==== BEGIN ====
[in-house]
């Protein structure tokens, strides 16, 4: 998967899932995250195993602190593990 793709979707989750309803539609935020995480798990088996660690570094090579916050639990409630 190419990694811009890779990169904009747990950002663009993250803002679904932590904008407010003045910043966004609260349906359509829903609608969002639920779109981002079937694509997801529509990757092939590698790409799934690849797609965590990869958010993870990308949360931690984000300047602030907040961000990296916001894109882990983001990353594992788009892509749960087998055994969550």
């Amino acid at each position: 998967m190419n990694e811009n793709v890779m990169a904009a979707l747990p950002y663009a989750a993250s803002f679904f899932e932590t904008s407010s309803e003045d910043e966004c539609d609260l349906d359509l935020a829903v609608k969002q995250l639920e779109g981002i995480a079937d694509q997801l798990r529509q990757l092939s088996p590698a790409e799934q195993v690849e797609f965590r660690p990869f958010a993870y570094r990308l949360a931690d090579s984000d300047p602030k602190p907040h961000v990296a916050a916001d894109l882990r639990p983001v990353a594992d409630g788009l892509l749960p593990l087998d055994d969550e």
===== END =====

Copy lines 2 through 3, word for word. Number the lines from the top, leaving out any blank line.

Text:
């Protein structure tokens, strides 16, 4: 998967899932995250195993602190593990 793709979707989750309803539609935020995480798990088996660690570094090579916050639990409630 190419990694811009890779990169904009747990950002663009993250803002679904932590904008407010003045910043966004609260349906359509829903609608969002639920779109981002079937694509997801529509990757092939590698790409799934690849797609965590990869958010993870990308949360931690984000300047602030907040961000990296916001894109882990983001990353594992788009892509749960087998055994969550």
């Amino acid at each position: 998967m190419n990694e811009n793709v890779m990169a904009a979707l747990p950002y663009a989750a993250s803002f679904f899932e932590t904008s407010s309803e003045d910043e966004c539609d609260l349906d359509l935020a829903v609608k969002q995250l639920e779109g981002i995480a079937d694509q997801l798990r529509q990757l092939s088996p590698a790409e799934q195993v690849e797609f965590r660690p990869f958010a993870y570094r990308l949360a931690d090579s984000d300047p602030k602190p907040h961000v990296a916050a916001d894109l882990r639990p983001v990353a594992d409630g788009l892509l749960p593990l087998d055994d969550e």